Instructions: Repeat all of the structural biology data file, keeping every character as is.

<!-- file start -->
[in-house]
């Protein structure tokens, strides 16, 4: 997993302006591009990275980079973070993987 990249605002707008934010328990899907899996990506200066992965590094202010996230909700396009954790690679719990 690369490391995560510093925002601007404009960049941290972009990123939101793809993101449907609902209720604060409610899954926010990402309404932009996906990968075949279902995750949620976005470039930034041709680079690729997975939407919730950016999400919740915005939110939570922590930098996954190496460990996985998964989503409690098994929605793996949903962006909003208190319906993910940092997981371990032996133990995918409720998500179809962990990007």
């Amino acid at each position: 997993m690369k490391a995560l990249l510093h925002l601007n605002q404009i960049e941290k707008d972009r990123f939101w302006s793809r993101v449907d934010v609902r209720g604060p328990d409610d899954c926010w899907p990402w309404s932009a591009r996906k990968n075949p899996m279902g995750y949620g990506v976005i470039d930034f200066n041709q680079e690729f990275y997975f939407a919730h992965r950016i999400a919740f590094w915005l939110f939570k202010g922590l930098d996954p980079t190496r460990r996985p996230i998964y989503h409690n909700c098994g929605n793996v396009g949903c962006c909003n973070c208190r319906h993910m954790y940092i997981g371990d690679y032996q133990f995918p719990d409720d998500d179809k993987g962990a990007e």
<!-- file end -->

[in-house]
């Protein structure tokens, strides 16, 4: 997993302006591009990275980079973070993987 990249605002707008934010328990899907899996990506200066992965590094202010996230909700396009954790690679719990 690369490391995560510093925002601007404009960049941290972009990123939101793809993101449907609902209720604060409610899954926010990402309404932009996906990968075949279902995750949620976005470039930034041709680079690729997975939407919730950016999400919740915005939110939570922590930098996954190496460990996985998964989503409690098994929605793996949903962006909003208190319906993910940092997981371990032996133990995918409720998500179809962990990007």
């Amino acid at each position: 997993m690369k490391a995560l990249l510093h925002l601007n605002q404009i960049e941290k707008d972009r990123f939101w302006s793809r993101v449907d934010v609902r209720g604060p328990d409610d899954c926010w899907p990402w309404s932009a591009r996906k990968n075949p899996m279902g995750y949620g990506v976005i470039d930034f200066n041709q680079e690729f990275y997975f939407a919730h992965r950016i999400a919740f590094w915005l939110f939570k202010g922590l930098d996954p980079t190496r460990r996985p996230i998964y989503h409690n909700c098994g929605n793996v396009g949903c962006c909003n973070c208190r319906h993910m954790y940092i997981g371990d690679y032996q133990f995918p719990d409720d998500d179809k993987g962990a990007e």